As for exports to the region for the first half of the year. Uzbekistan's gas exports to China fell sharply. In particular, everything is not so bad in Kazakhstan, Kyrgyzstan had even growth regarding gold. If gold is removed, they will also be negative with a negative export position.
Tajikistan got also engaged in gold exports. This is saving them now. I know from those statistics that we got that they just decided to export altogether a huge amount of gold to Switzerland and this helped them combat the crisis.
- Further you are providing a graph on remittance reduction from abroad to the Central Asian countries.
- Kazakhstan did not suffer so much, on the contrary, the republic even received additional income due to the fact that now less remittances are transferred from the country. Kazakhstan also hosted a lot of workers from Kyrgyzstan and Uzbekistan. They still transfer less remittances whereas the share of remittances in Kazakhstan’s GDP is insignificant.
- How does the EBRD assess the measures taken by the Kazakh government to restore the economic growth? Whether were social benefits to the unemployed population (in the minimum wage size) and state investments in construction effective?
- If we talk about the role of the government, then, of course, Kazakhstan has done a lot. The volume of fiscal measures, estimated in monetary terms, exceeds 8% of GDP. If you examine all the countries where the EBRD operates, Kazakhstan is in one of the leading positions [according to this indicator] and only the EU countries are ahead of it. In addition, the country's debt to GDP is insignificant. So, the forecast for the end of the year, and we are talking about the total state debt, is at the level of about 25%, may be closer to 30% [of GDP].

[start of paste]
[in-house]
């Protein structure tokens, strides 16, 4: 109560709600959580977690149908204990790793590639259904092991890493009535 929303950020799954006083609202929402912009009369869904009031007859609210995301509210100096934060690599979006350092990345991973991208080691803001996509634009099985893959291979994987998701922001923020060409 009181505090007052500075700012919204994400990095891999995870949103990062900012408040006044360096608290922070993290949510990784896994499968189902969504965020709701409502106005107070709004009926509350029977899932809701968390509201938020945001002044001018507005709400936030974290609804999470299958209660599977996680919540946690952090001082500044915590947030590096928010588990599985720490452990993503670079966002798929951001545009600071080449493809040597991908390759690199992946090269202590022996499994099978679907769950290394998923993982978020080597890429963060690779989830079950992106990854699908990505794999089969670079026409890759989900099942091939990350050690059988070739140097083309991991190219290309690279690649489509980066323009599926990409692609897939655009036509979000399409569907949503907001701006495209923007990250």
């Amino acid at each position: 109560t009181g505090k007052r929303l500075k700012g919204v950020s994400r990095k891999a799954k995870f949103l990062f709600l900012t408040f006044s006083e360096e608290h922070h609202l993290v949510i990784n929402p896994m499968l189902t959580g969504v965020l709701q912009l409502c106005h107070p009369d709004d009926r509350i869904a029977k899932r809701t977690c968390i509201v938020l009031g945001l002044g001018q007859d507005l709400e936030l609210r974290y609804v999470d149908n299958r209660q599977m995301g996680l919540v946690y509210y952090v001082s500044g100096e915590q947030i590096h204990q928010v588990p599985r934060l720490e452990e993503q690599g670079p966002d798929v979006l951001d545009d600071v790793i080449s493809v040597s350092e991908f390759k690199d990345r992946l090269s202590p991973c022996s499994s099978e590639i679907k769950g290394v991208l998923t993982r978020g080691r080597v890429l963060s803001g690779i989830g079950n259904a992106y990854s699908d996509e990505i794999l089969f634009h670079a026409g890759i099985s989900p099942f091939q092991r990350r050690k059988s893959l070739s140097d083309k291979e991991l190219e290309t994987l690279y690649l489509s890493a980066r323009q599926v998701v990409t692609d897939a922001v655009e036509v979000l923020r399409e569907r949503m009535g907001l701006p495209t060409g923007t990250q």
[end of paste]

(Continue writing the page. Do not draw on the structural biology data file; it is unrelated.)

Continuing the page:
Another interesting thing herewith is that we ourselves interpreted this as a request for support among businesses. In Kazakhstan, in our opinion, this share is quite high, this is about 60% of small businesses. These are those businesses whose sales fell by more than 20%. This percentage is high, but not everything is so bad as, for example, in Kyrgyzstan. In Kyrgyzstan there are as many as 80% of such businesses due to stricter restrictions. In Kazakhstan, firstly, the restrictions were not so severe, and secondly, importantly that support is also more substantial. More than 30% of businesses, I reiterate, expect to receive this or that form of assistance [from the state].